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Resampler plugin, uses SoX 14.2.0 resampling routines
kumbbl
post Feb 7 2012, 11:28
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QUOTE (lvqcl @ Feb 6 2012, 10:46) *
An example of 96 -> 44 resampling (from http://src.infinitewave.ca/ )

Without aliasing:


what are these very dark blue curves in the first picture?
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xnor
post Feb 7 2012, 12:50
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QUOTE (kumbbl @ Feb 7 2012, 12:28) *
what are these very dark blue curves in the first picture?


Arguably this is also aliasing but about -150 dB down in level (= stopband attenuation of the low pass filter) so it doesn't really matter.

Without aliasing the stopband of the low pass filter starts at or before half the sampling rate. With aliasing the stopband starts above half the sampling rate causing (wanted) aliasing at much higher levels. For example if the stopband starts at 24 kHz and Fs=44.1 kHz then content from 22.05 to 24 kHz will "mirror back" into the range 22.05 to 20.1 kHz.

edit: video to demonstrate the difference without vs. with aliasing

This post has been edited by xnor: Feb 7 2012, 17:21
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lvqcl
post Feb 7 2012, 15:34
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In short: resampling artifacts. And they are much quieter than soundcard noise floor.

(Also please remember that these graphs are just examples -- they weren't made with SoX actually)
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SoNic67
post Mar 2 2012, 04:54
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Is this the latest version?
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Alex90
post Apr 4 2012, 09:29
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Thanks for this great plugin, I really liked it. wink.gif

I do resampling almost everything to 192kHz, my sound card which is not very high-end but mid-range one supports up to 192kHz,

1. What does the "Best" quality setting in your plugin mean? Is it the same as "Very High Quality" of the SoX?
2. Should I allow the aliasing or not?
3. Is it better to resample 44.1 (and 88.2, ...) to 176.4 & and resample 48 (and 96, ...) to 192? or it is very ok to do resampling everything to 192kHz?

Thank you so much, wink.gif

This post has been edited by Alex90: Apr 4 2012, 09:31
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db1989
post Apr 4 2012, 09:41
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You should never upsample anything unless your hardware absolutely requires it. Do you think it increases quality? It doesn’t.
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Alex90
post Apr 4 2012, 10:28
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QUOTE (db1989 @ Apr 4 2012, 12:11) *
You should never upsample anything unless your hardware absolutely requires it. Do you think it increases quality? It doesn’t.


If I do not upsample on my own, the sound card will do it and I'm very sure it will be much more better to do this with computer and programs rather than the sound card itself, it's the very routine, almost all the sound cards, DACs, even the external ones, do this. wink.gif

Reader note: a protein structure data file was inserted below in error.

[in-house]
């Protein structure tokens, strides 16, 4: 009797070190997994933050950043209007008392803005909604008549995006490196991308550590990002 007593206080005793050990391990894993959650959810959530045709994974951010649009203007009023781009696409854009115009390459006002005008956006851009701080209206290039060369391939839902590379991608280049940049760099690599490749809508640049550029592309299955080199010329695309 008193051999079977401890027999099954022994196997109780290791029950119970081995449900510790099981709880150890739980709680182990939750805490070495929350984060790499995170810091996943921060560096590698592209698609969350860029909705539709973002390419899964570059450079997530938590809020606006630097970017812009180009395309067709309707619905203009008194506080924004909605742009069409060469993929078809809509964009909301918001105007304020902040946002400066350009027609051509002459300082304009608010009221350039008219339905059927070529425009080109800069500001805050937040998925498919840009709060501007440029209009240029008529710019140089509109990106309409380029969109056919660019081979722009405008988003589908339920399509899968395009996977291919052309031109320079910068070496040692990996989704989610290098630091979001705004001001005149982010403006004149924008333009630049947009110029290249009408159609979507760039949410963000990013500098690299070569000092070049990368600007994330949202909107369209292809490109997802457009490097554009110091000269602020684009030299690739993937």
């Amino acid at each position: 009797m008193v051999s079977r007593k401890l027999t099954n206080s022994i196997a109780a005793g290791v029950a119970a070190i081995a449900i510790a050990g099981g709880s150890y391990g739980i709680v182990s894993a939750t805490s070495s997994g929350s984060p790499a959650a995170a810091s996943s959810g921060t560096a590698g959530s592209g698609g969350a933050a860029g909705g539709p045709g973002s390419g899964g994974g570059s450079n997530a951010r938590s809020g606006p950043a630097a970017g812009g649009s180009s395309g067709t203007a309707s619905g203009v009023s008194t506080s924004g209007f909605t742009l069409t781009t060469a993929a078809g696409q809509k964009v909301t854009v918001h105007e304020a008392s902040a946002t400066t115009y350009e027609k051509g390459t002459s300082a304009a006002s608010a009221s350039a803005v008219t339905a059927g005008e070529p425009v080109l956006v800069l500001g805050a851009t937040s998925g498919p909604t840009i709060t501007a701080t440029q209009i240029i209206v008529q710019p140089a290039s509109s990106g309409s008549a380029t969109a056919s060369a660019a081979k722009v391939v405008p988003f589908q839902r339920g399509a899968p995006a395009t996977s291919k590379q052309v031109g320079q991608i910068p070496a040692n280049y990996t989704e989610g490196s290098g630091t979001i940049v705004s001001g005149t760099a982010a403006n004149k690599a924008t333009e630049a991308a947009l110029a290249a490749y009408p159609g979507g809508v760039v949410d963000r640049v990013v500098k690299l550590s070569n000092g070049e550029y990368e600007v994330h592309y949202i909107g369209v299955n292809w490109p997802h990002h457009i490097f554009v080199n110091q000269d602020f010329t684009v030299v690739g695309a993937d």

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xnor
post Apr 4 2012, 10:39
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QUOTE (Alex90 @ Apr 4 2012, 10:28) *
almost all the sound cards, DACs, even the external ones, do this. wink.gif


I beg to differ.
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Alex90
post Apr 4 2012, 10:47
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So you mean there is no need to have any Resampler plugin active DSP in foobar? and let the sound card do the resampling?
So what is the usage of it?
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xnor
post Apr 4 2012, 11:58
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It depends. If you use WASAPI exclusive or ASIO then no resampling is going on, but playback might fail if your sound card / audio interface doesn't support the sample rates of your tracks. If you use DirectSound or WASAPI shared then the audio engine will resample if the sample rates of the tracks don't match the configured format (fixed at 48 kHz in Win XP afaik). In this case you can use the resampler DSP plugin to do high quality resampling in the player instead of the audio engine. And then there's hardware that forces resampling e.g. to 48 kHz, in which case you can also use this plugin.

This post has been edited by xnor: Apr 4 2012, 12:00
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greynol
post Apr 4 2012, 16:25
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QUOTE (xnor @ Apr 4 2012, 03:58) *
If you use DirectSound or WASAPI shared then the audio engine will resample if the sample rates of the tracks don't match the configured format (fixed at 48 kHz in Win XP afaik).

I thought resampling in XP was only done when two sounds of different rates occur at the same time. I'm pretty sure what you've said about any single sound deviating from some fixed rate is incorrect.

EDIT: Italicized words added.

This post has been edited by greynol: Apr 4 2012, 18:49


--------------------
Your eyes cannot hear.
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xnor
post Apr 4 2012, 17:05
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QUOTE (greynol @ Apr 4 2012, 16:25) *